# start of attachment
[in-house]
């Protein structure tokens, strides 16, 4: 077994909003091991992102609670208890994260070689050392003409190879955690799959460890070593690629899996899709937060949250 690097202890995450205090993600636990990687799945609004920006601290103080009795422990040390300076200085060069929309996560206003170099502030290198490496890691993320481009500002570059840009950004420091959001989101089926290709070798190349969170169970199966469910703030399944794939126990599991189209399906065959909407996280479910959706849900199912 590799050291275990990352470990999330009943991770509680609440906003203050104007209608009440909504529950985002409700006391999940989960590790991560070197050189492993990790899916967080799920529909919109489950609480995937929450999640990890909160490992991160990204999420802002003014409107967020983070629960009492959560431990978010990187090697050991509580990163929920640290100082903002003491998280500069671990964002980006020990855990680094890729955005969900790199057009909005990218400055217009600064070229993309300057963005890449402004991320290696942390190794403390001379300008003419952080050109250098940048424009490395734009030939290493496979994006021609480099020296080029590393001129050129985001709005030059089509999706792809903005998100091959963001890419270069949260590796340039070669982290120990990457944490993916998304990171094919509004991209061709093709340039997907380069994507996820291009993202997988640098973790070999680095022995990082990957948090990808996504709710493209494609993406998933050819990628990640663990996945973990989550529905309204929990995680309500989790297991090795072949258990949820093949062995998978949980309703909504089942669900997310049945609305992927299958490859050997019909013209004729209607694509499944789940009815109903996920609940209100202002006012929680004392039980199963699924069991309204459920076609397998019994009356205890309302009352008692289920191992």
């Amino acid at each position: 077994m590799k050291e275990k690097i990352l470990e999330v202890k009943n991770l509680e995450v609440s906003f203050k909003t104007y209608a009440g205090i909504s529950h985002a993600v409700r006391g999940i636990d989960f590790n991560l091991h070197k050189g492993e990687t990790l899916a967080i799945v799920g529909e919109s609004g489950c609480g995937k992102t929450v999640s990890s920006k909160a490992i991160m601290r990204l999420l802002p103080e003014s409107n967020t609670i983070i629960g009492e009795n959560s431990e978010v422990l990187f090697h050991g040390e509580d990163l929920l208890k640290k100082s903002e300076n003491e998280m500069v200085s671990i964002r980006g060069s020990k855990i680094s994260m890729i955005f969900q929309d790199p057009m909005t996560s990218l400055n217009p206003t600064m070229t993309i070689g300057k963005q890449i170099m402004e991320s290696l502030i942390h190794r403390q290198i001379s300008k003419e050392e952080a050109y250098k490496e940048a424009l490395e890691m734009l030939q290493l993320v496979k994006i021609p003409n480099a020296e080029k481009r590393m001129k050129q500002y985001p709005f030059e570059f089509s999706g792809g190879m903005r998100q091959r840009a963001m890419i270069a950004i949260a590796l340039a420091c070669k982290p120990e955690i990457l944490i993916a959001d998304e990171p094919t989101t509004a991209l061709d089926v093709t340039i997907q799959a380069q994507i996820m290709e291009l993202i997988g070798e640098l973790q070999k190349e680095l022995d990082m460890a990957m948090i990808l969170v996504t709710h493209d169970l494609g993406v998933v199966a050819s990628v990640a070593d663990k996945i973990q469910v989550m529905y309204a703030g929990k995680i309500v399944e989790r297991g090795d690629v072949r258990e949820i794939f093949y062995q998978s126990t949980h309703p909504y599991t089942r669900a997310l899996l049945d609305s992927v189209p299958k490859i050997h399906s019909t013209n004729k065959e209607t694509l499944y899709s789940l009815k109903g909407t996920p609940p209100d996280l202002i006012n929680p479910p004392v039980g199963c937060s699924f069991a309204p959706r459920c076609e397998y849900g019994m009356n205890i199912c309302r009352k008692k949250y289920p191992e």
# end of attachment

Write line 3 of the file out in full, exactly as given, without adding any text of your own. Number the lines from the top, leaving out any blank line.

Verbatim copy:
């Amino acid at each position: 077994m590799k050291e275990k690097i990352l470990e999330v202890k009943n991770l509680e995450v609440s906003f203050k909003t104007y209608a009440g205090i909504s529950h985002a993600v409700r006391g999940i636990d989960f590790n991560l091991h070197k050189g492993e990687t990790l899916a967080i799945v799920g529909e919109s609004g489950c609480g995937k992102t929450v999640s990890s920006k909160a490992i991160m601290r990204l999420l802002p103080e003014s409107n967020t609670i983070i629960g009492e009795n959560s431990e978010v422990l990187f090697h050991g040390e509580d990163l929920l208890k640290k100082s903002e300076n003491e998280m500069v200085s671990i964002r980006g060069s020990k855990i680094s994260m890729i955005f969900q929309d790199p057009m909005t996560s990218l400055n217009p206003t600064m070229t993309i070689g300057k963005q890449i170099m402004e991320s290696l502030i942390h190794r403390q290198i001379s300008k003419e050392e952080a050109y250098k490496e940048a424009l490395e890691m734009l030939q290493l993320v496979k994006i021609p003409n480099a020296e080029k481009r590393m001129k050129q500002y985001p709005f030059e570059f089509s999706g792809g190879m903005r998100q091959r840009a963001m890419i270069a950004i949260a590796l340039a420091c070669k982290p120990e955690i990457l944490i993916a959001d998304e990171p094919t989101t509004a991209l061709d089926v093709t340039i997907q799959a380069q994507i996820m290709e291009l993202i997988g070798e640098l973790q070999k190349e680095l022995d990082m460890a990957m948090i990808l969170v996504t709710h493209d169970l494609g993406v998933v199966a050819s990628v990640a070593d663990k996945i973990q469910v989550m529905y309204a703030g929990k995680i309500v399944e989790r297991g090795d690629v072949r258990e949820i794939f093949y062995q998978s126990t949980h309703p909504y599991t089942r669900a997310l899996l049945d609305s992927v189209p299958k490859i050997h399906s019909t013209n004729k065959e209607t694509l499944y899709s789940l009815k109903g909407t996920p609940p209100d996280l202002i006012n929680p479910p004392v039980g199963c937060s699924f069991a309204p959706r459920c076609e397998y849900g019994m009356n205890i199912c309302r009352k008692k949250y289920p191992e």